The immediate surprise of Kaputt, the new album from Dan Bejar’s Destroyer, is the outré instrumentation of quiet storm and early 80s soft rock. There are pillowy synthesizers, mellow and decidedly un-rock and roll saxophones, thick, unfretted bass and not much guitar. But if you can embrace and enjoy Destroyer’s new sound – which is a rich and pretty great one – you’ll find that Kaputt is the musical equivalent of an artist who begins painting with an entirely new palette and in the process creating his masterpiece. Like Bowie on Young Americans, Bejar has radically reinvented himself while retaining something essential and distinctive in his sound. The results are intoxicating.

Album opener ‘Chinatown’ sets the mood at the top. Bejar’s lyrics are typically cryptic and evocative but here he sings them with a new languor that suggests a man who has been through everything and looks back now without judgement. Gone is the excited rush to cram each line with as many words as will fit, and in its place is an approach that is languid, more relaxed than weary. Bejar’s voice is echoed prettily by Sibel Thrasher’s (Thrasher’s voice plays a key role throughout the album). The snap of a snare drum and a wonderfully round and propulsive bass-line keeps the song from falling into inertia – almost making it danceable. ‘Chinatown’ doesn’t seem to have any fixed meaning, but it offers a sort of warm and enveloping melancholy. Maybe it’s nostalgia but Bejar seems a little too wise for that. And so it goes throughout Kaputt, whether on the sweet lover’s caution of ‘Blue Eyes’ or the disco sounds that build from ambient Yankee Hotel Foxtrot-style ambient noise on ‘Suicide Demo for Kara Walker.’ There isn’t a bad song on the album, so the moments that stand out do so because they’re different, as on the sharper, more new wavey ‘Savage Night at the Opera’ and the disco groove turned discord of ‘Song for America.’ Or because they’re simply exceptionally beautiful, as on ‘Kaputt,’ with its gorgeous saxophone and warm, fluid bass. The only song that doesn’t fit perfectly is album closer ‘Bay of Pigs,’ which was originally released in 2009 and feels a bit like the missing link between the rest of Destroyer’s work and Kaputt. It’s an awesome song, almost 12 minutes long, and with several distinct parts that quickly turn to the next, and Bejar sounds more excitable than anywhere else on the album. Late in the song when Bejar gently chants, “I’ve seen it all,” it feels like an encapsulation of the worldview presented on Kaputt.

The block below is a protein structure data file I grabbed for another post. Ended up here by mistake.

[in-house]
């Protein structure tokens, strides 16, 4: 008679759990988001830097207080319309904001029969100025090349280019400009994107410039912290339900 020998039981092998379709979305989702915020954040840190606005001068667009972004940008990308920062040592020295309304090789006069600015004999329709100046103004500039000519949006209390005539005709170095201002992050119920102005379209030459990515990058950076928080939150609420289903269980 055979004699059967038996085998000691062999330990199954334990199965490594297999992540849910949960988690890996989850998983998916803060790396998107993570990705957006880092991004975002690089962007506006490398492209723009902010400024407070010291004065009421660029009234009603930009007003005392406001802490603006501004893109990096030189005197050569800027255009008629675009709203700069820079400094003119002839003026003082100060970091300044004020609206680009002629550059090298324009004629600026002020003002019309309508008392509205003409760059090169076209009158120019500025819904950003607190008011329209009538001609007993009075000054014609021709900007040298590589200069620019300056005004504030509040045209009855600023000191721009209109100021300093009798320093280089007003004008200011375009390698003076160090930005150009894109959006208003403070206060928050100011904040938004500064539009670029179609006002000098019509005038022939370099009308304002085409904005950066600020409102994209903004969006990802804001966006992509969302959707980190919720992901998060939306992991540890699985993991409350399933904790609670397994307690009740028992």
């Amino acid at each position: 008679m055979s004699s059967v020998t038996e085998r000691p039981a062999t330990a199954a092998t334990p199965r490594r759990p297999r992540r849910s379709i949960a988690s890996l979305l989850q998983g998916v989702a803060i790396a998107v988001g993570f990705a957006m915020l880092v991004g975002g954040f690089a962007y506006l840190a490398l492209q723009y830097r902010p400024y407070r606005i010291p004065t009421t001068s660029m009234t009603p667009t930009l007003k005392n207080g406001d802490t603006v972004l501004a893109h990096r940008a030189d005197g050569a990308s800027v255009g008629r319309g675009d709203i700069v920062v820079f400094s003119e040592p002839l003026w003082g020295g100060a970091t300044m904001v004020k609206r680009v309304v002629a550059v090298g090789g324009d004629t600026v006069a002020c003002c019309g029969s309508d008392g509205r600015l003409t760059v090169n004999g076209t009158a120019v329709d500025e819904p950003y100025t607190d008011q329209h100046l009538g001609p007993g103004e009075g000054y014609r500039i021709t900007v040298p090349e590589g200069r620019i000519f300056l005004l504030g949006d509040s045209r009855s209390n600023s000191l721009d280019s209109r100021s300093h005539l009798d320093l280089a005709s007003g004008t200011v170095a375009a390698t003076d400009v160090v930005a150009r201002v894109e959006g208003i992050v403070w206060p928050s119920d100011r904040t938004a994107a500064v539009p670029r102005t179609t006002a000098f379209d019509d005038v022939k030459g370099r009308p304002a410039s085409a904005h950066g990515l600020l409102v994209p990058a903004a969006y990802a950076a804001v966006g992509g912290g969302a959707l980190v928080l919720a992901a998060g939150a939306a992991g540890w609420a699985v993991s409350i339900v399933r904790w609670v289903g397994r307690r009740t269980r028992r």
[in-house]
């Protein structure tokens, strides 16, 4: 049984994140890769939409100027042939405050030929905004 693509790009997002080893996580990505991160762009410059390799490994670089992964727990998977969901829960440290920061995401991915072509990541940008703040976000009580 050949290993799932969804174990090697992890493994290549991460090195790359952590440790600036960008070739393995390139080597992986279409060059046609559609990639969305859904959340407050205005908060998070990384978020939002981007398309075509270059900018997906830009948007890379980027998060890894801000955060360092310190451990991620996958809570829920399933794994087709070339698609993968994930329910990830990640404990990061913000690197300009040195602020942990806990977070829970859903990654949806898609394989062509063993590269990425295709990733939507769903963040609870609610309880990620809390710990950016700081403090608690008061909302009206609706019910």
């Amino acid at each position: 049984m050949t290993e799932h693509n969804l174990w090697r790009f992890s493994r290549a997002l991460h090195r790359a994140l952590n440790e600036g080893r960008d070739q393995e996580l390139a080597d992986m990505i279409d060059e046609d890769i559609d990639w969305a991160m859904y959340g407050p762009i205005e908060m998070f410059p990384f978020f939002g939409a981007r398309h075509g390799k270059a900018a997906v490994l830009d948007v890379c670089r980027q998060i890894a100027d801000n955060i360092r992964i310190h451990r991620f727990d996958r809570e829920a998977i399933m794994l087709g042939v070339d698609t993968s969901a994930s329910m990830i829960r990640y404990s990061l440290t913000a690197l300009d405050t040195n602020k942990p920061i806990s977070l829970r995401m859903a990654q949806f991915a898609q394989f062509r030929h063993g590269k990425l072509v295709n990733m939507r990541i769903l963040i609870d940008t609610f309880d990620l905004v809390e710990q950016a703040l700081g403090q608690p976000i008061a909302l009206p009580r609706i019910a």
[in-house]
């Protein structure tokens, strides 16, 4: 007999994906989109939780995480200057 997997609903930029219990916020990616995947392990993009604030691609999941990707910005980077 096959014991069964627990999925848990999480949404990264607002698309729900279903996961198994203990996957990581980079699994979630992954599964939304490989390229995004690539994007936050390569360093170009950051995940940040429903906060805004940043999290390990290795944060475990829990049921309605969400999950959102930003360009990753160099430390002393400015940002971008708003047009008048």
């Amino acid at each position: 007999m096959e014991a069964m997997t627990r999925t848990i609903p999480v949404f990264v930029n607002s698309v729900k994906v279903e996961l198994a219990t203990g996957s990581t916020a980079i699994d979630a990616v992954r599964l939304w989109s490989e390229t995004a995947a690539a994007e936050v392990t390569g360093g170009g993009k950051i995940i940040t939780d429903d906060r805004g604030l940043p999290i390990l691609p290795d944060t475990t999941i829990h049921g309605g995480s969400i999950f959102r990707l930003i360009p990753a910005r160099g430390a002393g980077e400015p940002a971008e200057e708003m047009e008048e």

Kaputt is the rare late-career change that works on all levels. It frames the charms of Bejar’s unusual voice and songwriting in a beautiful new way. It’s an ambitious album that gets better and better with repeated listens. And its sound, which at first may come across as shockingly bland, reveals itself as a bold and absolutely fitting creative choice. There’s no other album that sounds like Kaputt in 2011 and there may not be a better one either.

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